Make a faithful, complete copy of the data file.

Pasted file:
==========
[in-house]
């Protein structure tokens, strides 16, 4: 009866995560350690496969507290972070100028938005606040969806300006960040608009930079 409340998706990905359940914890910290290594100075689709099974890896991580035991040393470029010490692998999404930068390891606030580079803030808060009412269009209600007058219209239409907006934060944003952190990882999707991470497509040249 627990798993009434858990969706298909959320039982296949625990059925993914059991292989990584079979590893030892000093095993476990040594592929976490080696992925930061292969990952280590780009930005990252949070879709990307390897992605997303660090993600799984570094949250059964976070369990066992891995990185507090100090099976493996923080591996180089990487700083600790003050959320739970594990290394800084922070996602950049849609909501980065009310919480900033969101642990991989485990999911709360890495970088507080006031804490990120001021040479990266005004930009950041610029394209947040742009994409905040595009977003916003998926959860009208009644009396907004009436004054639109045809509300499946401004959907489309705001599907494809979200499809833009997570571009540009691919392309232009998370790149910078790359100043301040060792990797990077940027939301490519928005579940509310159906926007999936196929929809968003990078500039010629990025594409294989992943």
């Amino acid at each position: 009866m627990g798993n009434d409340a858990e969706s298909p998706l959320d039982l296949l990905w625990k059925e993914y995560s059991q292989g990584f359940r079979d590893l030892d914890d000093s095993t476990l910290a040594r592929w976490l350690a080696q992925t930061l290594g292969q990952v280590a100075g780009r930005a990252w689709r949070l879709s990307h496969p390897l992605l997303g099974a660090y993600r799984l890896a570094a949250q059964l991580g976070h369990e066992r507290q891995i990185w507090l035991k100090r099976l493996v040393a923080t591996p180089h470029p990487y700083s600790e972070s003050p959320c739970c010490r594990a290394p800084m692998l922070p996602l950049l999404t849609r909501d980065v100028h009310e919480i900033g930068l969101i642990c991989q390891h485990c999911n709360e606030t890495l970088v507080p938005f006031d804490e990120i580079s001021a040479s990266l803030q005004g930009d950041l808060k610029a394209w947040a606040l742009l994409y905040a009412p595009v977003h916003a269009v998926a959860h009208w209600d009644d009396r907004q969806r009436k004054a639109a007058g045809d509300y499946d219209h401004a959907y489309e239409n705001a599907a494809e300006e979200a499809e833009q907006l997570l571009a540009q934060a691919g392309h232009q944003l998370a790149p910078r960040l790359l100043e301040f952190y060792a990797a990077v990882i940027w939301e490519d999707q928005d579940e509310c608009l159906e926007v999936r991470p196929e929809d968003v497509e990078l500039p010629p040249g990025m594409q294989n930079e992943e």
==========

[in-house]
């Protein structure tokens, strides 16, 4: 009866995560350690496969507290972070100028938005606040969806300006960040608009930079 409340998706990905359940914890910290290594100075689709099974890896991580035991040393470029010490692998999404930068390891606030580079803030808060009412269009209600007058219209239409907006934060944003952190990882999707991470497509040249 627990798993009434858990969706298909959320039982296949625990059925993914059991292989990584079979590893030892000093095993476990040594592929976490080696992925930061292969990952280590780009930005990252949070879709990307390897992605997303660090993600799984570094949250059964976070369990066992891995990185507090100090099976493996923080591996180089990487700083600790003050959320739970594990290394800084922070996602950049849609909501980065009310919480900033969101642990991989485990999911709360890495970088507080006031804490990120001021040479990266005004930009950041610029394209947040742009994409905040595009977003916003998926959860009208009644009396907004009436004054639109045809509300499946401004959907489309705001599907494809979200499809833009997570571009540009691919392309232009998370790149910078790359100043301040060792990797990077940027939301490519928005579940509310159906926007999936196929929809968003990078500039010629990025594409294989992943």
């Amino acid at each position: 009866m627990g798993n009434d409340a858990e969706s298909p998706l959320d039982l296949l990905w625990k059925e993914y995560s059991q292989g990584f359940r079979d590893l030892d914890d000093s095993t476990l910290a040594r592929w976490l350690a080696q992925t930061l290594g292969q990952v280590a100075g780009r930005a990252w689709r949070l879709s990307h496969p390897l992605l997303g099974a660090y993600r799984l890896a570094a949250q059964l991580g976070h369990e066992r507290q891995i990185w507090l035991k100090r099976l493996v040393a923080t591996p180089h470029p990487y700083s600790e972070s003050p959320c739970c010490r594990a290394p800084m692998l922070p996602l950049l999404t849609r909501d980065v100028h009310e919480i900033g930068l969101i642990c991989q390891h485990c999911n709360e606030t890495l970088v507080p938005f006031d804490e990120i580079s001021a040479s990266l803030q005004g930009d950041l808060k610029a394209w947040a606040l742009l994409y905040a009412p595009v977003h916003a269009v998926a959860h009208w209600d009644d009396r907004q969806r009436k004054a639109a007058g045809d509300y499946d219209h401004a959907y489309e239409n705001a599907a494809e300006e979200a499809e833009q907006l997570l571009a540009q934060a691919g392309h232009q944003l998370a790149p910078r960040l790359l100043e301040f952190y060792a990797a990077v990882i940027w939301e490519d999707q928005d579940e509310c608009l159906e926007v999936r991470p196929e929809d968003v497509e990078l500039p010629p040249g990025m594409q294989n930079e992943e």